This time of year, there’s no shortage of reminders to give as much as you receive. Whether it’s toy drives, sponsoring a family in need or bringing canned food donations to pretty much any and every holiday event, charity is top of mind right now. But people need help all year long, and there’s no better gift than teaching youngsters to give of themselves. Here are 10 ways to get involved in the community—now and later.

 

Neighborhood libraries in the District
Library helpers can volunteer up to five hours a week at any of D.C.’s 26 public libraries. In exchange for restacking books and other tasks, they earn community service credit.

Ages: 14 and up
901 G St., NW
Online: dclibrary.org/volunteer#third

food-and-friendsPhoto credit: Food and Friends via Facebook

Food & Friends
This organization delivers meals to more than 5,300 square miles in the D.C., Maryland and Virginia region. Although kids can’t do the driving, they can help with food prep and packaging.

Ages: 14 and up
219 Riggs Road, NE
Onlinefoodandfriends.org

Miriam’s Kitchen
Although volunteers must be at least 18 in the kitchen and 21 in the dining room, youngsters can still help. One way is by organizing a donation drive to collect clothing, food and toiletries.

Ages: All
2401 Virginia Ave., NW
Online: miriamskitchen.org

Arlington Food Assistance Center
The second Monday of each month, this nonprofit serving about 2,200 families holds Family Bagging Nights open to kids ages 5 to 11. The job? Putting food in bags for distribution. Other ways of contributing include making flyers for food drives or organizing an event yourself.

Ages: All
2708 S. Nelson St. (Arlington, Va)
Online: afac.org/volunteer

Washington Animal Rescue League
This group has a junior volunteer program that requires a parent or guardian to be present and responsible for handling the dogs and cats available for adoption. Last year, the organization found homes for more than 1,500 pets.

Ages: 12-17
71 Oglethorpe St., NW
Online: warl.org/get-involved/volunteer-foster

 

Baltimore County Adopt-A-Road Program
Clean up the streets (literally) through this program in which groups or individuals pick up litter on county roads. The goal is to reduce the amount of debris that pollutes the Chesapeake Bay and its tributaries. Kids 16 and under must have adult supervision.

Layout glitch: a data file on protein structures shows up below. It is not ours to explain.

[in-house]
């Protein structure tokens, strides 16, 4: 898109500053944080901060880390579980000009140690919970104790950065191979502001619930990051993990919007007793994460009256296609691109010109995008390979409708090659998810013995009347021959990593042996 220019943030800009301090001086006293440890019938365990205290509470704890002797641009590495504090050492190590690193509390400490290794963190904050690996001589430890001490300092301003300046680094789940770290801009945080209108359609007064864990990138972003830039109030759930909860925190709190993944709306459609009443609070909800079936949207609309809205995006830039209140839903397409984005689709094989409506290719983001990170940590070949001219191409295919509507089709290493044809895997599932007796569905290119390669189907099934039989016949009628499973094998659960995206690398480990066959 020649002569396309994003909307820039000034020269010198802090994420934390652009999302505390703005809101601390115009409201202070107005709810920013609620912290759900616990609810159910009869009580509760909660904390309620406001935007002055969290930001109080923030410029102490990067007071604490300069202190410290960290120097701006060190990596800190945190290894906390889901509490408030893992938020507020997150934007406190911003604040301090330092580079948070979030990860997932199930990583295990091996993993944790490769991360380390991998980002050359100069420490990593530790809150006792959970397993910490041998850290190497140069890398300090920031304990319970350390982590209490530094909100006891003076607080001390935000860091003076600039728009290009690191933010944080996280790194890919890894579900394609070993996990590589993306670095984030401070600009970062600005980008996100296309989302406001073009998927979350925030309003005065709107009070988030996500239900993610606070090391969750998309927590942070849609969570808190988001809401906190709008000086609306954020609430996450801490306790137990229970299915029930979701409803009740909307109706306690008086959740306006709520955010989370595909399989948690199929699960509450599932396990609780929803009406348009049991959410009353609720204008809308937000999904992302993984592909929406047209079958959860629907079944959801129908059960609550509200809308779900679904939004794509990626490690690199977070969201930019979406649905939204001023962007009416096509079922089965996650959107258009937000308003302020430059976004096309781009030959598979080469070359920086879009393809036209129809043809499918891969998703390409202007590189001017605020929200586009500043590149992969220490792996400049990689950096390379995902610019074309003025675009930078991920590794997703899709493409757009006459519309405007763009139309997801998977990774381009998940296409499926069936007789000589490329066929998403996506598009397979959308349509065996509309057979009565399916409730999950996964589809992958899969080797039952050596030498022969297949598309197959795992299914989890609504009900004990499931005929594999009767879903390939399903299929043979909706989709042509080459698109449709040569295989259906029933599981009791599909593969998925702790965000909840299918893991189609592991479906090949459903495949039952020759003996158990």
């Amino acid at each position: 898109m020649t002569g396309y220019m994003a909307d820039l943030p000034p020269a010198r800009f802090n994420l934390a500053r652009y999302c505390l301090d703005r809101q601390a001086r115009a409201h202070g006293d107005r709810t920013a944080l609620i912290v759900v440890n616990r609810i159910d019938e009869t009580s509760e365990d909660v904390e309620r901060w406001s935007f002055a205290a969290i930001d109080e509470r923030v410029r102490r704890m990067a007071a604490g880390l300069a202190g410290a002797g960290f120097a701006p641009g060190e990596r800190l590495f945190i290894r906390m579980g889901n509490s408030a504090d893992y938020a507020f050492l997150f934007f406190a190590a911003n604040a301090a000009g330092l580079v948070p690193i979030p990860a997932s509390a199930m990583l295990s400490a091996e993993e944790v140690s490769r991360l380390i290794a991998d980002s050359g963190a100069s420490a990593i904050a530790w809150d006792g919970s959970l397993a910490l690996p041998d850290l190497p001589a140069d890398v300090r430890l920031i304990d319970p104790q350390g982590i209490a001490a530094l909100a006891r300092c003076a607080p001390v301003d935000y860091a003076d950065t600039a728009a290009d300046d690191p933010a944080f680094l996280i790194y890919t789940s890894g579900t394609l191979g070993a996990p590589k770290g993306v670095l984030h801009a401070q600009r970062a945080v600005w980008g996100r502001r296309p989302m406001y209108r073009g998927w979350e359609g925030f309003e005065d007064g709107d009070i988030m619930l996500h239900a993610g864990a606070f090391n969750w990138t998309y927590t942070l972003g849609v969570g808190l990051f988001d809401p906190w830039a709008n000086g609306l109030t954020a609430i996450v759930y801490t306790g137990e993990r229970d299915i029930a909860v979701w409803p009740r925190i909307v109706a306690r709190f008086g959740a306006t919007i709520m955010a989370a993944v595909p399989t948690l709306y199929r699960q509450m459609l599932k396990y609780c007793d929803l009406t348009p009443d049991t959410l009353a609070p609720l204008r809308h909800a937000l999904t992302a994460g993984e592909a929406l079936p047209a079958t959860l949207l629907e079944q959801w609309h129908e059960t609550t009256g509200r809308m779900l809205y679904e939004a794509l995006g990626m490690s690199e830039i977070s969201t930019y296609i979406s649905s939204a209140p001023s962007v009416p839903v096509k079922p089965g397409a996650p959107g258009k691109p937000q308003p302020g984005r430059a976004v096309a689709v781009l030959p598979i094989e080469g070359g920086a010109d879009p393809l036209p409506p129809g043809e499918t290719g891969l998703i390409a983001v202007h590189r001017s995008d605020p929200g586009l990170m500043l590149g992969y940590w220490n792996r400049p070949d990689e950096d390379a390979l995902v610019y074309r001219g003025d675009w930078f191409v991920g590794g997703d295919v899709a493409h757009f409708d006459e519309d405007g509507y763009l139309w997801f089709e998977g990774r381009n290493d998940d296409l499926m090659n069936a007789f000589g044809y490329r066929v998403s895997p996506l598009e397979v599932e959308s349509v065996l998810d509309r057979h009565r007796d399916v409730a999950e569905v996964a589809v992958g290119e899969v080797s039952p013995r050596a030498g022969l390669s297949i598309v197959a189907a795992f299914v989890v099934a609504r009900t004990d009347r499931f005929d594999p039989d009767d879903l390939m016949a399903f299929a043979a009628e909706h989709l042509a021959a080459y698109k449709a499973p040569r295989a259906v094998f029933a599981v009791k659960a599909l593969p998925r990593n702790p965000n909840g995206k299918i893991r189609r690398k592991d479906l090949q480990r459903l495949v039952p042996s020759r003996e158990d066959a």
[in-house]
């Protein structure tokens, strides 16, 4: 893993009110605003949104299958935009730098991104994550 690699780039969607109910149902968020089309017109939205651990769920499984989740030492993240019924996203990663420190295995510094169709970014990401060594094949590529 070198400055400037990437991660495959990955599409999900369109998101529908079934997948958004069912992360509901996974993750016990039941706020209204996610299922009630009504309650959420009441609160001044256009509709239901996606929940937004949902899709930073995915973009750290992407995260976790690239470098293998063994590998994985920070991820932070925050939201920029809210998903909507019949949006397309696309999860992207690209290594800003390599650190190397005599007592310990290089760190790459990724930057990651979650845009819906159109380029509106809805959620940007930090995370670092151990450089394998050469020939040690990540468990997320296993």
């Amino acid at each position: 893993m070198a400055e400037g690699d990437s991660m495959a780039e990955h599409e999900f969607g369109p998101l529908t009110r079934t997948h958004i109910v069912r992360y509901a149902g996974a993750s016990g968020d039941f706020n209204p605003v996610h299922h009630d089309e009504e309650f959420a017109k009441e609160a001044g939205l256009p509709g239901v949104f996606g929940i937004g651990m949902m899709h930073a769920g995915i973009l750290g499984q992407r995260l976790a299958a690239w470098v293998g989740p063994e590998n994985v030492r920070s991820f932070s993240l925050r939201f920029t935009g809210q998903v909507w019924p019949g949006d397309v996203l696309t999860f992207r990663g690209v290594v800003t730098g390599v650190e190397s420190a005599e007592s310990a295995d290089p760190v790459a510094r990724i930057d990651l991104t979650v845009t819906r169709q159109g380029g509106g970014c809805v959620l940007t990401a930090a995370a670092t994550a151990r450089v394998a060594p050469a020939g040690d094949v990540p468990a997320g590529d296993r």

Ages: 12 and up
400 Washington Ave. (Towson, Md)
Online: baltimorecountymd.gov/Agencies/publicworks/highways/adoptaroad.html

Hebrew Home of Greater Washington
Adopt a grandparent at this home for the aged that has provided long-term and other care since 1910. Activities include reading to residents, playing games with them or helping with special events, such as Shabbat services and Bingo games.

Ages: 13 and up, younger with a guardian
6121 Montrose Rd. (Rockville, Md)
Online
: hebrew-home.org

Our Daily Bread’s Food4Thought Program
Give new meaning to packing a lunch with this program, which pairs social workers and parents at select Fairfax County Public Schools to prepare food to be sent home for the weekends in the backpacks of students who get food assistance at school during the week. Schools often recruit students to help pack these lunches.

Ages: All
4080 Chain Bridge Rd. (Fairfax, Va)
Online: odbfairfax.org/F4TVolunteerProject

Inova Fairfax Medical Campus

Teens have five opportunities to volunteer here. One is through patient support services such as delivering flowers and taking them to procedures. Others include organizing activities or disinfecting toys in the pediatric department and providing companionship though the Hospital Elder Life Program. Hopeful helpers should apply for the twice-yearly lotteries.

Ages: 15-17
3300 Gallows Rd. (Falls Church, Va)
Online: inova.org/get-involved/volunteer/inova-fairfax-hospital/teen-volunteer-opportunities/index.jsp

Girl Scouts’ Be a Friend First
The BFF program of this empowerment-focused organization aims to stop bullying, and kids can bring it to their middle schools or communities by contacting their local Girl Scout council.

Ages: Middle schoolers
Online: girlscouts.org

Are there any other awesome family-friendly volunteer opportunities we should know about? Tell us in the Comments section below.  

—Stephanie Kanowitz